It cannot be, itself, The Good, since then it would not need to see or to perform any other Act; for The Good is the centre of all else, and it is by means of The Good that every thing has Act, while the Good is in need of nothing and therefore possesses nothing beyond itself.

Once you have uttered «The Good,» add no further thought: by any addition, and in proportion to that addition, you introduce a deficiency.

Do not even say that it has Intellection; you would be dividing it; it would become a duality, Intellect and the Good. The Good has no need of the Intellectual-Principle which, on the contrary, needs it, and, attaining it, is shaped into Goodness and becomes perfect by it: the Form thus received, sprung from the Good, brings it to likeness with the Good.

Thus the traces of the Good discerned upon it must be taken as indication of the nature of that Archetype: we form a conception of its Authentic Being from its image playing upon the Intellectual-Principle. This image of itself, it has communicated to the Intellect that contemplates it: thus all the striving is on the side of the Intellect, which is the eternal striver and eternally the attainer. The Being beyond neither strives, since it feels no lack, nor attains, since it has no striving. And this marks it off from the Intellectual-Principle, to which characteristically belongs the striving, the concentrated strain towards its Form.

Yet: The Intellectual-Principle; beautiful; the most beautiful of all; lying lapped in pure light and in clear radiance; circumscribing the Nature of the Authentic Existents; the original of which this beautiful world is a shadow and an image; tranquil in the fullness of glory since in it there is nothing devoid of intellect, nothing dark or out of rule; a living thing in a life of blessedness: this, too, must overwhelm with awe any that has seen it, and penetrated it, to become a unit of its Being.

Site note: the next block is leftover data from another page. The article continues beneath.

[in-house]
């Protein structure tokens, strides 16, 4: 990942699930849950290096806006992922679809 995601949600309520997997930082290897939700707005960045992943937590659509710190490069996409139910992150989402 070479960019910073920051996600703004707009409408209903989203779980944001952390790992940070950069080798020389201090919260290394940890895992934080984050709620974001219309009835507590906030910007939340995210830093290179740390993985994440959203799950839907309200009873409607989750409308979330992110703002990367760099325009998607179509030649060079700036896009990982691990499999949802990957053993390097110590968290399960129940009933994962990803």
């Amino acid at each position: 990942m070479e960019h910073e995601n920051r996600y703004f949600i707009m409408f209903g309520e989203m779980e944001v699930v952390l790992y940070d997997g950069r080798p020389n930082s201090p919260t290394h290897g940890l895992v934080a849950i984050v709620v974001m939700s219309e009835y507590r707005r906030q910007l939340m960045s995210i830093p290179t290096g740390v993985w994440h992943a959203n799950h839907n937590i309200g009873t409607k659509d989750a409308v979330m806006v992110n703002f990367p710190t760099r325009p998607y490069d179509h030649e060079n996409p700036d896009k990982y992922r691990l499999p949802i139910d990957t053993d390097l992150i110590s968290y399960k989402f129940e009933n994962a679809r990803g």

But: As one that looks up to the heavens and sees the splendour of the stars thinks of the Maker and searches, so whoever has contemplated the Intellectual Universe and known it and wondered for it must search after its Maker too. What Being has raised so noble a fabric? And where? And how? Who has begotten such a child, this Intellectual-Principle, this lovely abundance so abundantly endowed?

The Source of all this cannot be an Intellect; nor can it be an abundant power: it must have been before Intellect and abundance were; these are later and things of lack; abundance had to be made abundant and Intellection needed to know.

These are very near to the un-needing, to that which has no need of Knowing, they have abundance and intellection authentically, as being the first to possess. But, there is that before them which neither needs nor possesses anything, since, needing or possessing anything else, it would not be what it is - the Good.